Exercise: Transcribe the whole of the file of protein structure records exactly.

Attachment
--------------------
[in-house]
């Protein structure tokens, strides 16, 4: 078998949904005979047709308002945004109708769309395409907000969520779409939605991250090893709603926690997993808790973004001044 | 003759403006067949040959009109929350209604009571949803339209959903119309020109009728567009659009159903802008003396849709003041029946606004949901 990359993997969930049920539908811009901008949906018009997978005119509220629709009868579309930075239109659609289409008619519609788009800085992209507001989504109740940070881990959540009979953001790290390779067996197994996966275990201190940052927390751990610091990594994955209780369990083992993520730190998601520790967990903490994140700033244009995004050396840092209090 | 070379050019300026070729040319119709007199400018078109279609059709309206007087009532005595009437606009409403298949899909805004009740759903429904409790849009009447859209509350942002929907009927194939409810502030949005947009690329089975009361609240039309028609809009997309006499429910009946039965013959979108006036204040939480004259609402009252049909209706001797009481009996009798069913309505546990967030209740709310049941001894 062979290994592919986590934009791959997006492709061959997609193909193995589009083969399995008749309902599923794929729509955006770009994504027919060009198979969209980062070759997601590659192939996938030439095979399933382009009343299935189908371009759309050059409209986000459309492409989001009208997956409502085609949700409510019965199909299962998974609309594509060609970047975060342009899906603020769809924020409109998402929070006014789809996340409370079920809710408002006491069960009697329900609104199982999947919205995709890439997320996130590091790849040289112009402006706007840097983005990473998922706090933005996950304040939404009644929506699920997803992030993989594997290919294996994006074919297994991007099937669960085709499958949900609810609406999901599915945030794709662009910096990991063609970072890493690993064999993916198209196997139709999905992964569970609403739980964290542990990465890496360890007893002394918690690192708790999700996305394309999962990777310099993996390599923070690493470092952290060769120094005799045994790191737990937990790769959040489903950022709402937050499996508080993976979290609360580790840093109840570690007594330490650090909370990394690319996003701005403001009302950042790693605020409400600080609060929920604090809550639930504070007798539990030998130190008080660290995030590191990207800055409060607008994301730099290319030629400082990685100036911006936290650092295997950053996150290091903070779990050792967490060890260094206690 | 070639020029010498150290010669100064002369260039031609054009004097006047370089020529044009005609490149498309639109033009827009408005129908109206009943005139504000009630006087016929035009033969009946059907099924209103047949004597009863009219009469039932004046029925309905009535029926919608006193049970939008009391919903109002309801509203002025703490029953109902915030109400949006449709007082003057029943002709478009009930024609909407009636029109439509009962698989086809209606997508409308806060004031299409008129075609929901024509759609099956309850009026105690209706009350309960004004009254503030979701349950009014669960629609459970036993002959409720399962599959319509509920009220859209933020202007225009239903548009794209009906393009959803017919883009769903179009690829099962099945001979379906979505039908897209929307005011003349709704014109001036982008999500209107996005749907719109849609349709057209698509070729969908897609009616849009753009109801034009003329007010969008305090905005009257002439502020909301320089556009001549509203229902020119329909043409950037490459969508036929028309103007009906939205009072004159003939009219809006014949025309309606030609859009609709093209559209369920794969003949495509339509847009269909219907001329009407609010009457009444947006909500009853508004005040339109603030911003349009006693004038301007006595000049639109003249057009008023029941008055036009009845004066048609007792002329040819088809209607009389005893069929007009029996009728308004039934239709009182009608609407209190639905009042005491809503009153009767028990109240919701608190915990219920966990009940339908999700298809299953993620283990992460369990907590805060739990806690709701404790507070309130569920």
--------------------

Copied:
[in-house]
């Protein structure tokens, strides 16, 4: 078998949904005979047709308002945004109708769309395409907000969520779409939605991250090893709603926690997993808790973004001044 | 003759403006067949040959009109929350209604009571949803339209959903119309020109009728567009659009159903802008003396849709003041029946606004949901 990359993997969930049920539908811009901008949906018009997978005119509220629709009868579309930075239109659609289409008619519609788009800085992209507001989504109740940070881990959540009979953001790290390779067996197994996966275990201190940052927390751990610091990594994955209780369990083992993520730190998601520790967990903490994140700033244009995004050396840092209090 | 070379050019300026070729040319119709007199400018078109279609059709309206007087009532005595009437606009409403298949899909805004009740759903429904409790849009009447859209509350942002929907009927194939409810502030949005947009690329089975009361609240039309028609809009997309006499429910009946039965013959979108006036204040939480004259609402009252049909209706001797009481009996009798069913309505546990967030209740709310049941001894 062979290994592919986590934009791959997006492709061959997609193909193995589009083969399995008749309902599923794929729509955006770009994504027919060009198979969209980062070759997601590659192939996938030439095979399933382009009343299935189908371009759309050059409209986000459309492409989001009208997956409502085609949700409510019965199909299962998974609309594509060609970047975060342009899906603020769809924020409109998402929070006014789809996340409370079920809710408002006491069960009697329900609104199982999947919205995709890439997320996130590091790849040289112009402006706007840097983005990473998922706090933005996950304040939404009644929506699920997803992030993989594997290919294996994006074919297994991007099937669960085709499958949900609810609406999901599915945030794709662009910096990991063609970072890493690993064999993916198209196997139709999905992964569970609403739980964290542990990465890496360890007893002394918690690192708790999700996305394309999962990777310099993996390599923070690493470092952290060769120094005799045994790191737990937990790769959040489903950022709402937050499996508080993976979290609360580790840093109840570690007594330490650090909370990394690319996003701005403001009302950042790693605020409400600080609060929920604090809550639930504070007798539990030998130190008080660290995030590191990207800055409060607008994301730099290319030629400082990685100036911006936290650092295997950053996150290091903070779990050792967490060890260094206690 | 070639020029010498150290010669100064002369260039031609054009004097006047370089020529044009005609490149498309639109033009827009408005129908109206009943005139504000009630006087016929035009033969009946059907099924209103047949004597009863009219009469039932004046029925309905009535029926919608006193049970939008009391919903109002309801509203002025703490029953109902915030109400949006449709007082003057029943002709478009009930024609909407009636029109439509009962698989086809209606997508409308806060004031299409008129075609929901024509759609099956309850009026105690209706009350309960004004009254503030979701349950009014669960629609459970036993002959409720399962599959319509509920009220859209933020202007225009239903548009794209009906393009959803017919883009769903179009690829099962099945001979379906979505039908897209929307005011003349709704014109001036982008999500209107996005749907719109849609349709057209698509070729969908897609009616849009753009109801034009003329007010969008305090905005009257002439502020909301320089556009001549509203229902020119329909043409950037490459969508036929028309103007009906939205009072004159003939009219809006014949025309309606030609859009609709093209559209369920794969003949495509339509847009269909219907001329009407609010009457009444947006909500009853508004005040339109603030911003349009006693004038301007006595000049639109003249057009008023029941008055036009009845004066048609007792002329040819088809209607009389005893069929007009029996009728308004039934239709009182009608609407209190639905009042005491809503009153009767028990109240919701608190915990219920966990009940339908999700298809299953993620283990992460369990907590805060739990806690709701404790507070309130569920």